Harvard-Radcliffe Class of 1964

Gene Kinasewich Obituary

Gene Kinasewich, celebrated hockey player at Harvard; at 63
By Tom Long, Globe Staff | February 26, 2005

Gene Kinasewich, 63, who died of cancer Wednesday in Newton-Wellesley Hospital, was a soft-spoken Canadian orphan who became one of the most celebrated student-athletes in the history of Harvard University. His overtime goal against Boston College to win the ECAC hockey championship in 1963 is the stuff of legend.

"Hockey gave me something hundreds of boys in Canada would want if they knew about it -- an education at Harvard," Mr. Kinasewich said at a dinner in 1964 for the Friends of Harvard Hockey. "Harvard has given me a life."

It didn't come easy.

The second-youngest of 13 children of Ukrainian immigrants, Mr. Kinasewich was raised in Thorsby, Canada. Both his mother and father died when he was 10.

"It was hard, but it would have been a lot harder if we weren't a big family that stuck together," Mr. Kinasewich said in a story published in the Globe in 1964.

By the time he was 13, he was selling newspapers and running errands for a grocery. He also played a lot of hockey. He played with his older brothers and on an Edmonton team sponsored by the Detroit Red Wings, which paid him some expense money over a two-year stretch.

College was something he never gave a thought to until one of his brothers spoke to a Harvard scout. When he was asked if he'd like to go to Harvard, he asked where it was.

He attended Deerfield Academy for a year to prepare himself before he was accepted to Harvard, although the Ivy league declared him ineligible to play hockey for a year because of the money he had accepted.

The following year, he was ruled ineligible by the Eastern College Athletic Conference. Harvard fought the decision and Mr. Kinasewich testified in a highly publicized hearing in New York that the $1,122 he received over two years from the Red Wings was just for living expenses. During his testimony, he was asked if he would like a cup of coffee, and he insisted on paying for it himself. After his earnest testimony, the ECAC reversed itself and restored his eligibility to play.

The decision allowed him to return to the rink and set up his spectacular three-goal performance at the ECAC Hockey championship in 1963.

"His skates never touched the ice for two nights . . . he was flying," said Snooks Kelley, the coach of the Boston College team that lost the championship game.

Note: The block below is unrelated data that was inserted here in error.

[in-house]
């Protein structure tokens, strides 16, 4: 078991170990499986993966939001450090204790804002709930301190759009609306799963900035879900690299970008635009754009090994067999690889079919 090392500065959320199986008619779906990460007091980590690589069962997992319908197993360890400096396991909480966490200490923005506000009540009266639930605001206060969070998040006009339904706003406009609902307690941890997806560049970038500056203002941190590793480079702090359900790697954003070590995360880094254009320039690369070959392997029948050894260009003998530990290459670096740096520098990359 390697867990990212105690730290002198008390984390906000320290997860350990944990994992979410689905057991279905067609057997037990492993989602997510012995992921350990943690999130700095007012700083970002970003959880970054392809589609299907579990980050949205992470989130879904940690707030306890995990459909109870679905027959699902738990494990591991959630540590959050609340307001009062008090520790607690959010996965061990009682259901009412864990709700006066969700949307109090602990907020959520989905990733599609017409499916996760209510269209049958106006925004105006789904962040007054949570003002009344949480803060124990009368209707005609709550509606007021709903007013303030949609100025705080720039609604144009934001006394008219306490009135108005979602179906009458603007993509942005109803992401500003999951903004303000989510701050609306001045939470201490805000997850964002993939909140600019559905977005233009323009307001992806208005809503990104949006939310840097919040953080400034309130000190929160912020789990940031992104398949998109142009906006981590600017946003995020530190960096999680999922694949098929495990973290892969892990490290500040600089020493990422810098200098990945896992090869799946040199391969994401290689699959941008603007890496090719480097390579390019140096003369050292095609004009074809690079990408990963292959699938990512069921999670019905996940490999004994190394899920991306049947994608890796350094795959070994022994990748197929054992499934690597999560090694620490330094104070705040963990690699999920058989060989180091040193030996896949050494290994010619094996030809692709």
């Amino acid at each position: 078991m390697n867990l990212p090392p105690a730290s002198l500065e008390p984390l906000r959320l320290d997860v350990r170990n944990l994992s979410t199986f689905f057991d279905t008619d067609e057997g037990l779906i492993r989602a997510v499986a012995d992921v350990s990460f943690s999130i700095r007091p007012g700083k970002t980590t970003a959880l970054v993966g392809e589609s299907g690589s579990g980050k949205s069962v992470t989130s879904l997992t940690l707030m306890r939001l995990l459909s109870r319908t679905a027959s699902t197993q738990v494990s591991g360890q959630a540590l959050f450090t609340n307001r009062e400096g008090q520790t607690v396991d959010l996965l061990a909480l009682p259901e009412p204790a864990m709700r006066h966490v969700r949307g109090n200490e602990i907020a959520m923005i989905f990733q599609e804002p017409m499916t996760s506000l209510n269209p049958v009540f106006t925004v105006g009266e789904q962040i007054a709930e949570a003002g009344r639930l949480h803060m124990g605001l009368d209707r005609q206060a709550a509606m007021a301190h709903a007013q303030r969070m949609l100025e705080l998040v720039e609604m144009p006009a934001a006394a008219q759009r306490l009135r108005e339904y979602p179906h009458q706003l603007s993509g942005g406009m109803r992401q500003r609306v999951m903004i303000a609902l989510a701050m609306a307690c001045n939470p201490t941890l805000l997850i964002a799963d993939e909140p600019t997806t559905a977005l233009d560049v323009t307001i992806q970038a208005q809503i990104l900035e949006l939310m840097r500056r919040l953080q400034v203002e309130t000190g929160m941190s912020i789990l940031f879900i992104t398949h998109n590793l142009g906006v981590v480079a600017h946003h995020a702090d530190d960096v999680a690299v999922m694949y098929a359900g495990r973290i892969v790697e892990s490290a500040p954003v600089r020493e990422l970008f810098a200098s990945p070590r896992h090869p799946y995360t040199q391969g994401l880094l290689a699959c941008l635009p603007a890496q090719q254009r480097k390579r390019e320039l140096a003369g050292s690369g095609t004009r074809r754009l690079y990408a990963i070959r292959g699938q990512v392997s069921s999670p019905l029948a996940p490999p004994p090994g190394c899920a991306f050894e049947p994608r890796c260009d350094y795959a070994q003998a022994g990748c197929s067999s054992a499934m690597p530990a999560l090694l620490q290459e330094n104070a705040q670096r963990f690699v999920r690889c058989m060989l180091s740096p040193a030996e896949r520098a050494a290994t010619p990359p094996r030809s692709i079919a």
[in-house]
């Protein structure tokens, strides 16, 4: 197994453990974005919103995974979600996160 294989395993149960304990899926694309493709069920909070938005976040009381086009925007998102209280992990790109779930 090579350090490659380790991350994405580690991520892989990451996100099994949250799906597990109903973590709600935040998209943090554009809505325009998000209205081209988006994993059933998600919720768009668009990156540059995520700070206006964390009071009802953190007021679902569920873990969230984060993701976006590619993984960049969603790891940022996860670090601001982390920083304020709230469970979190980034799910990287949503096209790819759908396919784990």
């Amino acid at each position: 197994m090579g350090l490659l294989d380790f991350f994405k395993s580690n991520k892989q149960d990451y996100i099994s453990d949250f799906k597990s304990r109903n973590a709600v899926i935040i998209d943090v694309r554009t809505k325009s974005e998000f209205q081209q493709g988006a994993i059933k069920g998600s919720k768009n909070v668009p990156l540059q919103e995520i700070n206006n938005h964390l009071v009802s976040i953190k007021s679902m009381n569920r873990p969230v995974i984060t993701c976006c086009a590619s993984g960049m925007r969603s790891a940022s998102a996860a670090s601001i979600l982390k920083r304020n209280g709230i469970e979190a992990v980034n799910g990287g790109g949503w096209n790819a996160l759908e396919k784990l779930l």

"He was one of the most amazing men I've ever met," said Tim Taylor, a former teammate and current coach of the Yale hockey team. "He was all about helping others, not looking out for himself."

Mr. Kinasewich also earned a master's degree and doctorate in education at Harvard.

He later taught American history at Buckingham, Browne and Nichols School. He worked for a year for the state Department of Education and was a dean at Harvard for a time before moving back to Edmonton to help expand the family business, K-Bro (Kinasewich Brothers) Linen Systems, a hospital laundry service.

"He would have made a great president of an educational institution if he hadn't moved back home to help out," said his friend John Gummere, of Concord, N.H.

Mr. Kinasewich moved back to the Boston area after his retirement in 1997 and had been living in Newton.

For the past several years, he was a sponsor of a hockey exchange program with Ukrainian and North American youth.

His advice to young players, according to his son, Robert, of Sandwich, was, "If you don't know what to do, put it in the goal."

Mr. Kinasewich continued to play hockey until about three years ago with the Bombers Hockey Club in Gloucester, a team for older players. "He never lost his competitiveness," said Tom "Red" Mechem of Gloucester, a member of the team. "But that's not what he'll be remembered for. No matter whether you were on the fourth line or the first, he treated everybody the same. That's why he was so loved."

In addition to his son, he leaves a daughter, Tanya Kinasewich of Duxbury; another son, Gregory of Duxbury; his former wife, Janet Mittell Kinasewich of Cambridge; eight siblings, Anne, William, Stephanie, Nicholas, Michael, Raymond, Orest, and Robert; and two grandchildren.

A memorial service will be held at 2 p.m. March 19 in Memorial Church at Harvard.

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